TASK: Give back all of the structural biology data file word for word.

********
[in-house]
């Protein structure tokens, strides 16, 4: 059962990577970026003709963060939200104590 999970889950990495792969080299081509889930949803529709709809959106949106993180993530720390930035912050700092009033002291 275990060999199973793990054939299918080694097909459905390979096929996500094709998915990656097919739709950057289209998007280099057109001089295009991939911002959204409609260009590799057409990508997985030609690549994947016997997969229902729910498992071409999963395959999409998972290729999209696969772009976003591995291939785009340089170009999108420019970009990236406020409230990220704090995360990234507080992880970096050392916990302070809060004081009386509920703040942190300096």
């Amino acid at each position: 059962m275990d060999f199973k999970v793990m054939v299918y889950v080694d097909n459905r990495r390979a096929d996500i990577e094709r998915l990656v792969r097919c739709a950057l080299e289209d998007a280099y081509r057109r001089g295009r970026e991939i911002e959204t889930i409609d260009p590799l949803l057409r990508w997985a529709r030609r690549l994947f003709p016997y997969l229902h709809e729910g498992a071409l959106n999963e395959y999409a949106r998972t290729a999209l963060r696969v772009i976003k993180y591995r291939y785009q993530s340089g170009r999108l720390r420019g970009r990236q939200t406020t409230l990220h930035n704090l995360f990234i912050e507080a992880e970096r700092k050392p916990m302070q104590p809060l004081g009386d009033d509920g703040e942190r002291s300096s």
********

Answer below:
[in-house]
């Protein structure tokens, strides 16, 4: 059962990577970026003709963060939200104590 999970889950990495792969080299081509889930949803529709709809959106949106993180993530720390930035912050700092009033002291 275990060999199973793990054939299918080694097909459905390979096929996500094709998915990656097919739709950057289209998007280099057109001089295009991939911002959204409609260009590799057409990508997985030609690549994947016997997969229902729910498992071409999963395959999409998972290729999209696969772009976003591995291939785009340089170009999108420019970009990236406020409230990220704090995360990234507080992880970096050392916990302070809060004081009386509920703040942190300096």
């Amino acid at each position: 059962m275990d060999f199973k999970v793990m054939v299918y889950v080694d097909n459905r990495r390979a096929d996500i990577e094709r998915l990656v792969r097919c739709a950057l080299e289209d998007a280099y081509r057109r001089g295009r970026e991939i911002e959204t889930i409609d260009p590799l949803l057409r990508w997985a529709r030609r690549l994947f003709p016997y997969l229902h709809e729910g498992a071409l959106n999963e395959y999409a949106r998972t290729a999209l963060r696969v772009i976003k993180y591995r291939y785009q993530s340089g170009r999108l720390r420019g970009r990236q939200t406020t409230l990220h930035n704090l995360f990234i912050e507080a992880e970096r700092k050392p916990m302070q104590p809060l004081g009386d009033d509920g703040e942190r002291s300096s």